Jump directly to the content

Simple Tips to Responding to Embezzlement

Six steps to handling theft at your church.

One of the biggest challenges of embezzlement in a church setting is determining how to respond when theft is discovered. Here are six steps that may help you navigate the disturbing discovery that your church has been embezzled:

  1. Identify the amount of the loss. The church's first priority is to deal with the embezzled funds and to understand the details of the loss. Ask questions like: Was only one person involved? What's the time frame for fraud—did it occur long ago, or is it still going on? Is the embezzlement limited to a petty cash fund? Do we have a way to determine how much has been embezzled? Once you know the details of the loss you are in a better position to decide whether you need outside help or if church staff can handle the situation.
  2. Insurance coverage. Determine if the organization has any insurance to cover the loss. If so, the question of legal action may be in the hands of the insurance carrier.
  3. Restoration of funds. If there is no insurance to cover the loss, determine whether or not the church can recoup any or all of the loss, and decide how to accomplish the recovery.
  4. Public relations. Determine if the ministry will make a public statement concerning the embezzlement. Most ministries will prepare a carefully worded public statement but will not release the statement unless the matter gets into the media.
  5. Reporting responsibilities. Any portion of misappropriated funds not repaid to the church must be reported as taxable compensation to the individual embezzling the funds under U.S. law (laws vary in other countries). Failure to report properly subjects the organization, its board, and the individual, to significant tax penalty and repayment requirements that exceed the stipulated amount unaccounted for. This constitutes a contingent liability.
  6. Review policies and procedures. Take what you learned from the embezzlement, and use that knowledge to determine any inadequacies in existing policies and procedures.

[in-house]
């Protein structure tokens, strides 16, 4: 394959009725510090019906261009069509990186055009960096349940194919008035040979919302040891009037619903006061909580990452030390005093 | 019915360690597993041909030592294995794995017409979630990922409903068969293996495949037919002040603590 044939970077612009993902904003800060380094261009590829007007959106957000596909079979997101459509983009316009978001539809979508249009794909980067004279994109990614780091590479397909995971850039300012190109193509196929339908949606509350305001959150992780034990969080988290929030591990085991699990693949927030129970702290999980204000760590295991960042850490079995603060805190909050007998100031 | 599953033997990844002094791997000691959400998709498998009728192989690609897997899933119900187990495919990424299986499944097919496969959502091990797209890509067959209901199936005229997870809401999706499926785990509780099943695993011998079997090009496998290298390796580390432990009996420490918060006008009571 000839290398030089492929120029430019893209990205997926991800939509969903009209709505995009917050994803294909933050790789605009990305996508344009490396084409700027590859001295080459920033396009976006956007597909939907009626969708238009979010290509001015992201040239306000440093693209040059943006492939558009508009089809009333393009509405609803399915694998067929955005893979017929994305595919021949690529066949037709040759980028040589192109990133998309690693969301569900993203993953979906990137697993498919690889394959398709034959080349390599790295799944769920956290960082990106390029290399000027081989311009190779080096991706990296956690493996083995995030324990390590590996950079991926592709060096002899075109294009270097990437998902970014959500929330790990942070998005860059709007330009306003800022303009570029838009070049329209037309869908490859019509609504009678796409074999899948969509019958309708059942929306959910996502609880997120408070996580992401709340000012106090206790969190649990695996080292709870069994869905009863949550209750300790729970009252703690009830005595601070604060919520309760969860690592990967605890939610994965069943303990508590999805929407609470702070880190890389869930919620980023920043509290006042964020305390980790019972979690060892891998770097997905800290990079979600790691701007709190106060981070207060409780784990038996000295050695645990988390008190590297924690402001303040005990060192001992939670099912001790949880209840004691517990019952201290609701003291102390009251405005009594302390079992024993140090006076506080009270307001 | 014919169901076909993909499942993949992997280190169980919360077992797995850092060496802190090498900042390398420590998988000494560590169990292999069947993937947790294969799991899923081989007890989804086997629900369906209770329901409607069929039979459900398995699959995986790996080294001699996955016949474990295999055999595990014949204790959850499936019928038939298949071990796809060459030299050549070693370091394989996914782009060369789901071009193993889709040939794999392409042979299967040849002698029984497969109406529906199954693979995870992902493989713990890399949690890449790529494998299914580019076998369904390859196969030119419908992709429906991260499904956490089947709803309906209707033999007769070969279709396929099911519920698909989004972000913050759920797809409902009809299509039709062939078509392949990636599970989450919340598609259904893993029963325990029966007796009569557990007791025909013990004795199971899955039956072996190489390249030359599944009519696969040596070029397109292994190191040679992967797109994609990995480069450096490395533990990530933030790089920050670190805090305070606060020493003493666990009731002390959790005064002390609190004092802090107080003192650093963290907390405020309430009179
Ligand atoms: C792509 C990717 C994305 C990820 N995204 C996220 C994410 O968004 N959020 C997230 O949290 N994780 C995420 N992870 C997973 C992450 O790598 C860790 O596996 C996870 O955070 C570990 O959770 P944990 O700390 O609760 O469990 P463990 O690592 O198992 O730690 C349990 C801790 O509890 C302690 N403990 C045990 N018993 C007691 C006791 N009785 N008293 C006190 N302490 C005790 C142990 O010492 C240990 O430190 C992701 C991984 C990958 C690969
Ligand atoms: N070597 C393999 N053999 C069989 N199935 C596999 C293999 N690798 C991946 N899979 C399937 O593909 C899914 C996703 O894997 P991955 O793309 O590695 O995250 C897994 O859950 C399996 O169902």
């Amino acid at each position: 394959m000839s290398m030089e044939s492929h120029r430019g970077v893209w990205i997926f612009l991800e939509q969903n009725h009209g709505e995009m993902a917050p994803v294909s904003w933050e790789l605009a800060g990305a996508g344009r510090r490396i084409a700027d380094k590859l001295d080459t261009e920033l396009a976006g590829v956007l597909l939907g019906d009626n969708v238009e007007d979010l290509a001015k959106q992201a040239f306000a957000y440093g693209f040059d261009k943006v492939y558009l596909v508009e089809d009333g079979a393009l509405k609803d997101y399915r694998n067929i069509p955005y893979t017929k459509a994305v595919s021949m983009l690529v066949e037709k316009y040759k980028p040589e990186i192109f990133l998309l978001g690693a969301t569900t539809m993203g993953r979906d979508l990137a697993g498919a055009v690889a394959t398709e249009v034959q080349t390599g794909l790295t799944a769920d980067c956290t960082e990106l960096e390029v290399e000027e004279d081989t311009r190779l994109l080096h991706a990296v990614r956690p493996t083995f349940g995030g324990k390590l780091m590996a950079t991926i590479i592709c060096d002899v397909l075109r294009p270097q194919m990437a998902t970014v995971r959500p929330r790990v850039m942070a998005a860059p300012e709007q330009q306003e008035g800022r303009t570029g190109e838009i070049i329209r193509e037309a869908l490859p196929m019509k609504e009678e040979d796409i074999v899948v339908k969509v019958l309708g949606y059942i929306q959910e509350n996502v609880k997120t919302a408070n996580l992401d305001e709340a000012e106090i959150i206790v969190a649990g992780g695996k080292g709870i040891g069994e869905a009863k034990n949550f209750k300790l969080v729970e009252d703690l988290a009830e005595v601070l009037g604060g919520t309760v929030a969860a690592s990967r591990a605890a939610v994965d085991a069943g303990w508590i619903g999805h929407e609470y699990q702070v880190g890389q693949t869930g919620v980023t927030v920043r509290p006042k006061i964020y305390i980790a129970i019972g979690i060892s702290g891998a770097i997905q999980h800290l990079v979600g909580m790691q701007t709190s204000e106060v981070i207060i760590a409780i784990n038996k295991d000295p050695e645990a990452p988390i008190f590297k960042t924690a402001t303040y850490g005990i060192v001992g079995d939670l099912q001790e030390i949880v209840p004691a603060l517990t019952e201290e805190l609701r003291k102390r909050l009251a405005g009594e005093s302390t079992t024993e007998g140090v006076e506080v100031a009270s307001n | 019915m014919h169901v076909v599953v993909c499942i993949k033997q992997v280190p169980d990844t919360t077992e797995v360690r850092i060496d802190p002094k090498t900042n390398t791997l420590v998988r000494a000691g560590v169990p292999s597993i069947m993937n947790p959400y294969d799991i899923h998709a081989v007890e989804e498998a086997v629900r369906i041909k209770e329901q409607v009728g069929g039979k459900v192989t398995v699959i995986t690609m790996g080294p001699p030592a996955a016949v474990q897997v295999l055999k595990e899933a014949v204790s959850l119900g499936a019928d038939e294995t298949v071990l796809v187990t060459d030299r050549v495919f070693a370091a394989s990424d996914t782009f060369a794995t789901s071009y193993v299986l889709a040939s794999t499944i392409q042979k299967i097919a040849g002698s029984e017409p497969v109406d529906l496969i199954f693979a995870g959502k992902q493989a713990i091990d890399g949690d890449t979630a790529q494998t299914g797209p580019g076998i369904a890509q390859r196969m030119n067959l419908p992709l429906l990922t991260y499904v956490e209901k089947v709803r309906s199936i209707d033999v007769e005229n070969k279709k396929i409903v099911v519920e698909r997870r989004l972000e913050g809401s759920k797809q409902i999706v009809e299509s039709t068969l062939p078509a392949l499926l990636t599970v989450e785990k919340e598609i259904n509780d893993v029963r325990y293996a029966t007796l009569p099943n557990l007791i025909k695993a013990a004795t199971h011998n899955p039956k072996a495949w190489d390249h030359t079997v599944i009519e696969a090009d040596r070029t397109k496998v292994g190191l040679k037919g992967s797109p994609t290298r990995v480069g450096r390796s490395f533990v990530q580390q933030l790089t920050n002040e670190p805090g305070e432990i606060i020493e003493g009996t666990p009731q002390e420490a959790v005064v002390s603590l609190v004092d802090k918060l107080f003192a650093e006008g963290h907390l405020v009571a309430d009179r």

Dan Busby is president of the Evangelical Council for Financial Accountability and a CPA.

To learn more about how to respond to an embezzlement claim, download We've Been Embezzled!. To learn more about how to prevent fraud, see the downloadable resource Internal Controls for Church Finances.

Dan Busby is the president of the Evangelical Council for Financial Accountability (ECFA), an oversight and accreditation organization.

This content is designed to provide accurate and authoritative information in regard to the subject matter covered. It is sold with the understanding that the publisher is not engaged in rendering legal, accounting, or other professional service. If legal advice or other expert assistance is required, the services of a competent professional person should be sought. "From a Declaration of Principles jointly adopted by a Committee of the American Bar Association and a Committee of Publishers and Associations." Due to the nature of the U.S. legal system, laws and regulations constantly change. The editors encourage readers to carefully search the site for all content related to the topic of interest and consult qualified local counsel to verify the status of specific statutes, laws, regulations, and precedential court holdings.

Related Topics:
Posted:
  • July 19, 2011

Related ResourcesVisit Store

Your Complete Guide to Virtual Church Meetings
Your Complete Guide to Virtual Church Meetings
A toolkit for legal and compliant business meetings
Church Issues: Waivers and Release Forms and Church Liability
Church Issues: Waivers and Release Forms and Church Liability
What these documents do—and don't do—based on statutes and court decisions made nationwide.
Best Practices for Technology Usage
Best Practices for Technology Usage
Establish policies and best practices to govern the use of technology for church staff.
Board Member Orientation
Board Member Orientation
The concise and complete guide to nonprofit board service